The ins and outs of SEX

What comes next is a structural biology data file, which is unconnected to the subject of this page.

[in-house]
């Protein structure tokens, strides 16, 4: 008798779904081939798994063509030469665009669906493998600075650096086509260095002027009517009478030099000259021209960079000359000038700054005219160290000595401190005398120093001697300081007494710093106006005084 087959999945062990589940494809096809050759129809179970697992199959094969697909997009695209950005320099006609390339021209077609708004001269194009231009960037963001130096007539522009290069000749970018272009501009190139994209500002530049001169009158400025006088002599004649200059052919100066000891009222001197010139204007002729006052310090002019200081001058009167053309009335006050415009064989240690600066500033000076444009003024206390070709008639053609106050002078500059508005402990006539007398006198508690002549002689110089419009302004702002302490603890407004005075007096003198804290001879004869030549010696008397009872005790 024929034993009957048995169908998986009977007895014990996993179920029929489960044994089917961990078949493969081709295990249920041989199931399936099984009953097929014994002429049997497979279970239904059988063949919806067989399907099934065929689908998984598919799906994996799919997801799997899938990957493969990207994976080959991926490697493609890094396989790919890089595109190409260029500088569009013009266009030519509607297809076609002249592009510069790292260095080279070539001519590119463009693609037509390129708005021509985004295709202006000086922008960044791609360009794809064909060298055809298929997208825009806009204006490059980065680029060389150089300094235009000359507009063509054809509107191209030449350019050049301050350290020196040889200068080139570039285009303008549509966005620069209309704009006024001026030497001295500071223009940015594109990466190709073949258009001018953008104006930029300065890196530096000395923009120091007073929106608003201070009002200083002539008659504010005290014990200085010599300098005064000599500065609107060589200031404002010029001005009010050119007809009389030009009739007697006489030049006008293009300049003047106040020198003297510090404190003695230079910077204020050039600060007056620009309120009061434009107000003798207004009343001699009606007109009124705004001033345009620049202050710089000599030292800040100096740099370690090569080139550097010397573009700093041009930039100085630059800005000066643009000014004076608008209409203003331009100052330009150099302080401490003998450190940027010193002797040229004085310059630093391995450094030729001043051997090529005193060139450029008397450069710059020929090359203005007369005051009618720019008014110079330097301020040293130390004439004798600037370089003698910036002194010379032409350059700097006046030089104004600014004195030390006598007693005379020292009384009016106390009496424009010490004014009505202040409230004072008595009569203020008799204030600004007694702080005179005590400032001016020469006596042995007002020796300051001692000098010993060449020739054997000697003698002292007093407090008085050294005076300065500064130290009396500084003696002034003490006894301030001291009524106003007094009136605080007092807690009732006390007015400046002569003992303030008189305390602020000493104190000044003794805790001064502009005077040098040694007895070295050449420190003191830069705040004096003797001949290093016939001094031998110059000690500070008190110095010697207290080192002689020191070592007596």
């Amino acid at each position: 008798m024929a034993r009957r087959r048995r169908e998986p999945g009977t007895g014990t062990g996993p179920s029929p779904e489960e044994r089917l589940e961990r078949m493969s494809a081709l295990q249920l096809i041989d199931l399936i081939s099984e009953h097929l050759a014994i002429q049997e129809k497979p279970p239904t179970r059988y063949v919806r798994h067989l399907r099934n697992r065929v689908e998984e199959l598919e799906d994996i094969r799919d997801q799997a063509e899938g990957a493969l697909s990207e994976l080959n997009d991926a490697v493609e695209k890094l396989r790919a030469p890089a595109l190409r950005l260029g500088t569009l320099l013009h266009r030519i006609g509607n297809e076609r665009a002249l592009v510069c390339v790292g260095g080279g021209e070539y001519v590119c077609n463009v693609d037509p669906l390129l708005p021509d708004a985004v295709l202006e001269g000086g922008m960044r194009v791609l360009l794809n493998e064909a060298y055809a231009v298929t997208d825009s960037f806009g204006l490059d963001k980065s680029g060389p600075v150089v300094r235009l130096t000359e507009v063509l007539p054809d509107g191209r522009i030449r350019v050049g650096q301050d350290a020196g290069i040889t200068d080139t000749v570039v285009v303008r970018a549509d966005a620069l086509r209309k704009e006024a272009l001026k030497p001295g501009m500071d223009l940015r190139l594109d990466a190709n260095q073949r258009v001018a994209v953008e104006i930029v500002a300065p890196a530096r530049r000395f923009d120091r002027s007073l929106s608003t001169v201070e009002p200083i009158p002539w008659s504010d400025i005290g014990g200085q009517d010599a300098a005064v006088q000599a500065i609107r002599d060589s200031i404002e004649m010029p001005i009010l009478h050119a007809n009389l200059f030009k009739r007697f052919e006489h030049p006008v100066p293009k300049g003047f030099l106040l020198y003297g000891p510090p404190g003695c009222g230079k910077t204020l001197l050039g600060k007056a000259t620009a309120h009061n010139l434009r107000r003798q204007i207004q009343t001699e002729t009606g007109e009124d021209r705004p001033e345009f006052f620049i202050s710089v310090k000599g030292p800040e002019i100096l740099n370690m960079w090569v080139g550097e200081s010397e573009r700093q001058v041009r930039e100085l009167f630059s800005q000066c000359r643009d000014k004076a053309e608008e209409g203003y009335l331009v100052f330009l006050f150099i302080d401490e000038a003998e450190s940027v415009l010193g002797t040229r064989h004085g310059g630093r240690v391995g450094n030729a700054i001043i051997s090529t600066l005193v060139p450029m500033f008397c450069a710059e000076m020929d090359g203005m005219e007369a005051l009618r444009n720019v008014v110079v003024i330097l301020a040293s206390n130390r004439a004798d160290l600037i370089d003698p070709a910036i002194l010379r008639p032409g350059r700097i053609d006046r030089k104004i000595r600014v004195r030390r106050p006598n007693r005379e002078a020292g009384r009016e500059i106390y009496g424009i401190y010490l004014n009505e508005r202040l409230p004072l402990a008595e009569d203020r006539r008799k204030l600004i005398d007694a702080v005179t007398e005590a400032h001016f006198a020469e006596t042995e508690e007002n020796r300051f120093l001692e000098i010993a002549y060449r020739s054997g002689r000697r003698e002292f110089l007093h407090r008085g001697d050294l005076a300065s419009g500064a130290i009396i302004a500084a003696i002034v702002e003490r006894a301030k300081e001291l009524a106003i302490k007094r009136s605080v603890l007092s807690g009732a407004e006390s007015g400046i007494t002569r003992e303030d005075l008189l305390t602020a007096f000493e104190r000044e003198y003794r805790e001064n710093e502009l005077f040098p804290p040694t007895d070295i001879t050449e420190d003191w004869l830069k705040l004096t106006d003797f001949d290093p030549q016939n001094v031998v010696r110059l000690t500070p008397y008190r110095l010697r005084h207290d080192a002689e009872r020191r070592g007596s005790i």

Jeremiah McHugh is a well-ad-justed UVM junior. He, like most college students, has a strong opinion on sex. “Sex is one of the best inventions ever,” he said when asked to elabo-rate on his views about sex. “But I’ve learned that it all comes down to how you feel about the other person. I mean, a vagina is a vagina! It all comes down to who it’s attached to.” While crude, this statement speaks volumes concerning the sex-ual climate amongst UVM students. The common stereotype that pre-vails among adults and labels college students as sex-crazed adolescents; co-eds who prefer one-night stands to real relationships, may no longer hold true. “I sort of had an expectation that more people would be having sex more often,” Kevin Anderson, an en-vironmental science major said. “I thought it would be more like [every-body having sex].” However, many students do view college as an environment that is no-ticeably more conducive to sex than previous living situations. “You’re on your own for the first time, and you’re just discovering what you want to do,” Erin Cain, a bi-ology major at UVM, agreed. “There are just so many young people doing the same thing.” Because students find themselves in their own space without the threat of parents watching their every step, “freshman year is a pivotal year in sexual development,” UVM junior Alea Tuttle said. “It’s definitely a ma-ture step towards having sex.” Gretchen Gross, professor of hu-man relationships and sexuality, has noticed a change in students’ views of sex and of themselves. “In my experience, UVM stu-dents’ level of thoughtfulness and insightfulness when they are given the opportunity to pause and ask themselves, ‘what do I want? What do I need? What am I comfortable with?’ It’s right there … there’s a lot of thought behind it,” Gross said. Gross has noticed that her stu-dents recognize and know about STDs and using contraception, but they don’t know as much about han-dling the emotional and mental as-pects of relationships and sex. “I think people see college as the last-ditch effort for freedom in the world; and that once you graduate, you will get ‘adultified’ in a way that prevents anything other than work-ing. There are a lot of things that col-lege students, in general, perceive they have to get done before they leave college,” she said. For Gross, the best way to help students confront choices surround-ing sexuality is to offer relationship classes. Unlike the high school health classes that promote abstinence and only help students avoid the conse-quences of sex, relationship classes can help students know what’s right for them, she said. Without exception, all of the stu-dents interviewed reported that sex was better in a relationship, and many voiced opinions similar to Tut-tle. “Sex is much more enjoyable if you’re in love with the person you’re having sex with,” she said. Even though no-strings-attached sex and experimentation are some-times considered integral parts of the college experience, for some stu-dents the differences between com-mitted and non-committed sex mean everything. “There’s having sex and making love – both have their benefits and de-tractions, but they’re completely dif-ferent things. There’s a physical part and a spiritual part,” UVM freshman Keith Brunner said. Casey Palmer, a UVM freshman, differentiates between sex in a hook-up and sex in a relationship based on the goals of the involved parties. “If you’re in a relationship and there’s love between the two of you, you’re looking more to please the other person, which in the end makes sure that both people are pleased. That’s a more satisfying sexual rela-tionship; it’s less selfish. “But when you hookup, you’re looking out for your own pleasure, and it’s this big selfish act based on lust. It’s not half as fulfilling as sex with love.” But while students may recog-nize the differences between these kinds of sex, many believe a sexual double standard between men and women persists, despite the sexual revolutions of the ’60s and ’70s, and the implementation of women’s and gender studies classes. “I still don’t think women have sexual equality,” Tuttle said. “In gen-eral, men expect to be the ones on the prowl and making all the moves, so men are very intimidated when they see women doing the same thing. “Sometimes [women] are sluts. Sometimes they’re girls who are looking for attention or seek approv-al from a man. But sometimes it’s a woman who just knows what she wants and is not afraid to go after it,” she said. “I don’t think people realize that girls like [sex] too,” Anderson said. This duality of the player versus the slut is a vestigial stereotype left over from out-of-date traditional views of women”, Helga Schreckenberger, the director of women’s and gender studies, said. “The preoccupation with women’s sexual abstinence … has fulfilled a need in society, and the double stan-dard that we have is still resulting from that,” she said. “What’s still alive and well is the double standard of men are players and women are sluts, both among men and women,” Gross said. “It is not just a perspective that men have. “Women are very harsh judgers of their peers who make their own sexual decisions that are different from either what is expected to be the norm or fits into the good girl cat-egory,” she said. The traditional definition of sex that is promulgated by our society and dominates our media is one re-garding heterosexual sex, Schreck-enberger said. She cites our culture as the main reason gay, lesbian, bi-sexual and transgender students are isolated by society. “We [are] a very heteronorma-tive society, where it is okay that heterosexual couples show affection in public … but many people still feel offended by [same-sex couples],” she said. “As a result, same-sex couples and transgendered couples don’t feel safe displaying affections. “We are such an eroticized society – in terms of our advertisements, our movies – but what you see is mainly heterosexual sex. There is just no in-clusion of anything else. If you don’t see yourself reflected in your culture and your surroundings, that can be very isolating.” “What is sex?” is one of the first questions Gross asks her students, and every semester she finds a “num-ber of students who only identify sex as sexual intercourse between a male and a female, involving penetration,” she said. Therefore, according to this defi-nition, two lesbians who are in a sex-ual relationship aren’t having sex, and that can take away things like the validity or depth of the relation-ship, she said. “When anybody is afraid to even admit [their sexuality] to themselves or to their close peers it affects … wellbeing in a huge number of ways,” Gross said. “I think most UVM students are really okay with [same-sex relation-ships] … but you always have a few morons,” Brunner said. Indeed, although UVM has come a long way, there are still biased in-cidents, Schreckenberger said, and this hinges upon the fact that, as Palmer said, “It’s a different thing, and no matter what, straight people will always recognize it.” But one community that remains on the periphery are those students who choose to remain abstinent until marriage. “In our society, it’s almost ex-pected that people are going to sleep together right away,” Erica Gawrys, a UVM senior said. “So many people our age are willing to give it away to whoever, whenever. “Being abstinent is a huge stress relief; I don’t have to worry about being used, having a baby or get-ting diseases. It’s not right or wrong; it’s just a choice. Just be respectful of people’s choices and don’t try to change them.” So whether students choose ab-stinence or sex, one-night stands or long-term relationships, men or women (or both), it seems true that the sexual model thought to be found on college campuses is outdated. Whatever your choices, use your head and enjoy the ride!